The Sacred Steam Room
You haven’t truly saunaed until you’ve been in a Finnish one.
The dressing room is decorated with sea charts, a taxonomic poster of Baltic fish, and cane chairs covered with soft cushions. An electric light bulb washes the room with a yellow-ish light. The only sounds come through a thick wooden door, beyond which the hiss of water on scorching hot stones mixes with the occasional beats of bundled birch twigs on naked, sweaty skin and the crackles of burning wood.
For the average traveler, the sauna is shrouded in mystery and often approached with prudish self-consciousness. In a post-Victorian sense, it seems impossible for a social gathering to succumb to sweaty nudity without Dionysian overtones. This fear of nudity as something opposed to the very foundations of society is of course juxtaposed with the hypocritical laissez-faire attitude towards the use of the naked, usually female, body in advertising or entertainment.
In Finland, however, the culture around the sauna challenges both the perversity-paranoid attitudes and the hyper-sexualized consumer culture that centers around the objectification of the naked body. The difference in attitude stems from the sauna’s deep roots in Finnish history and its monolithic place in Finnish culture.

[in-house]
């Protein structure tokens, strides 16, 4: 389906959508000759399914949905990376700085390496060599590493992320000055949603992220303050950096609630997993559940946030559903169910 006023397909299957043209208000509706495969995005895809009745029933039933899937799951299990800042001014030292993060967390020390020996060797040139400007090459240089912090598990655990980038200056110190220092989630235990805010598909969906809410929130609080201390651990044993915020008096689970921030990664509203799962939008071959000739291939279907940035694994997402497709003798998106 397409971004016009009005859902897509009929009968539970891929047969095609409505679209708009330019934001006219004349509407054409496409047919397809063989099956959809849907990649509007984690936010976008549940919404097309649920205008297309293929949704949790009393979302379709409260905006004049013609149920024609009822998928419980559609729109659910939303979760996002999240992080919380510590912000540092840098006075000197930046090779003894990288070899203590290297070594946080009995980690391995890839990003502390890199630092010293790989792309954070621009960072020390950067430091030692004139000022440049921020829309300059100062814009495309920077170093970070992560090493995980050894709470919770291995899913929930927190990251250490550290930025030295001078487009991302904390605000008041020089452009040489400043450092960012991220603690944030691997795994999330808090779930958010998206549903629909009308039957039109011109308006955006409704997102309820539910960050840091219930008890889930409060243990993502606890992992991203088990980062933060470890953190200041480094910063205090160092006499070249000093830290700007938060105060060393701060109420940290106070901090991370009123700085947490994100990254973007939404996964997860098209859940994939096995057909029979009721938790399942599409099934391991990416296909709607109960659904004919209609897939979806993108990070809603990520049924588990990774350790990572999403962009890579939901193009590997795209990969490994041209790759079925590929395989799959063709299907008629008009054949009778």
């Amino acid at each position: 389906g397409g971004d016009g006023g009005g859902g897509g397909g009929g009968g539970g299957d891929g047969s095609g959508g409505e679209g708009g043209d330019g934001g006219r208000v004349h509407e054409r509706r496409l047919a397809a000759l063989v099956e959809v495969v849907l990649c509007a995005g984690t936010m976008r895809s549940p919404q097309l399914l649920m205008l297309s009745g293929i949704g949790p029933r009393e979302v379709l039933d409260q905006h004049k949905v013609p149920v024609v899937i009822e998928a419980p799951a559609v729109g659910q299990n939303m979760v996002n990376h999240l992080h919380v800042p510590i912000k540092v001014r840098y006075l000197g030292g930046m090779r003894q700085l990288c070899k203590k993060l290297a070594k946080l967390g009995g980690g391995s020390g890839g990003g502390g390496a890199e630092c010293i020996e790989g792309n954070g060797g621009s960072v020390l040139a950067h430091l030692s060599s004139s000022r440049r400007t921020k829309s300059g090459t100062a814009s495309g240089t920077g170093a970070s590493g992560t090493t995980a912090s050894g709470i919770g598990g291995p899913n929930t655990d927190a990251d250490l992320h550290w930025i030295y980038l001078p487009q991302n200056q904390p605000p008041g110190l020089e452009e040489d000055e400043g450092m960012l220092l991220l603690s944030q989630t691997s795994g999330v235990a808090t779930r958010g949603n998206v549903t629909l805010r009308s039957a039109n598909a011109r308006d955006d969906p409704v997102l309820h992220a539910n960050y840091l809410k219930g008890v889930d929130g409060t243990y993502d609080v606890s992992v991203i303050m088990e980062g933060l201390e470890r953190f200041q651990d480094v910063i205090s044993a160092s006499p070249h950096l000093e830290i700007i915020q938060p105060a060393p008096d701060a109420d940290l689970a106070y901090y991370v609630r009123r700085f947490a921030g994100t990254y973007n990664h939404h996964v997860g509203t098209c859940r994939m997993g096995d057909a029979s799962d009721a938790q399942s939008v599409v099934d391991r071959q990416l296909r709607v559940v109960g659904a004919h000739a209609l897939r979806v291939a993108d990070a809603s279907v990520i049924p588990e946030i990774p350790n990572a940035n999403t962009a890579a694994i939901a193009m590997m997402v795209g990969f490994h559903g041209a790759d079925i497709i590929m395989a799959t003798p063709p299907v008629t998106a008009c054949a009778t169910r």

The Finnish sauna has always been an interesting mix of sacred and profane.
Invariably, it has warranted reverence, coded into a myriad of rules, from the age-old ban on bathing late into Saturday night (lest the Devil skin you alive) to reserving the last steam, or löyly, to the sauna elf (lest he kill the bathing family). This respect for the supernatural remains a part of the sauna culture still today. For example, flatulence and shouting are frowned upon while inside the sauna.
The profane dimension of the sauna often concerns the harsh conditions of life in the cold, dark north. It used to be a recurring aspect of life, especially for rural Finns. Once, women gave birth in the sauna, as the room was both warm and sanitary with a supply of hot water. For similar reasons it was used in many folk-cure practices, such as bloodletting. To complete the trinity of birth, life, and death, the recently deceased were kept in the sauna before being buried.